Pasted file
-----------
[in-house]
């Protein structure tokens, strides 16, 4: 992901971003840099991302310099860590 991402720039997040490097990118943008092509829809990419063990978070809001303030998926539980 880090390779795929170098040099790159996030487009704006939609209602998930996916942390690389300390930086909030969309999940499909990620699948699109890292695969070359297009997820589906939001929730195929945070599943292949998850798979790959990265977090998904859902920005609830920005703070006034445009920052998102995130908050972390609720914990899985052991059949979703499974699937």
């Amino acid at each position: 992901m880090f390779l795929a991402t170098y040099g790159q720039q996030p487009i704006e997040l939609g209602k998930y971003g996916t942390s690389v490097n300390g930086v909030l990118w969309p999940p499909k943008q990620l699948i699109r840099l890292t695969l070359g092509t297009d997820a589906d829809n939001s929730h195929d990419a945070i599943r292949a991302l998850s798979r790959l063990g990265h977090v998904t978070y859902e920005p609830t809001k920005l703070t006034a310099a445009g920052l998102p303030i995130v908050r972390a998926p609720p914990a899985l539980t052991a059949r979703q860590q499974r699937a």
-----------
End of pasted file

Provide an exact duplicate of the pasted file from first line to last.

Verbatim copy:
[in-house]
């Protein structure tokens, strides 16, 4: 992901971003840099991302310099860590 991402720039997040490097990118943008092509829809990419063990978070809001303030998926539980 880090390779795929170098040099790159996030487009704006939609209602998930996916942390690389300390930086909030969309999940499909990620699948699109890292695969070359297009997820589906939001929730195929945070599943292949998850798979790959990265977090998904859902920005609830920005703070006034445009920052998102995130908050972390609720914990899985052991059949979703499974699937």
């Amino acid at each position: 992901m880090f390779l795929a991402t170098y040099g790159q720039q996030p487009i704006e997040l939609g209602k998930y971003g996916t942390s690389v490097n300390g930086v909030l990118w969309p999940p499909k943008q990620l699948i699109r840099l890292t695969l070359g092509t297009d997820a589906d829809n939001s929730h195929d990419a945070i599943r292949a991302l998850s798979r790959l063990g990265h977090v998904t978070y859902e920005p609830t809001k920005l703070t006034a310099a445009g920052l998102p303030i995130v908050r972390a998926p609720p914990a899985l539980t052991a059949r979703q860590q499974r699937a």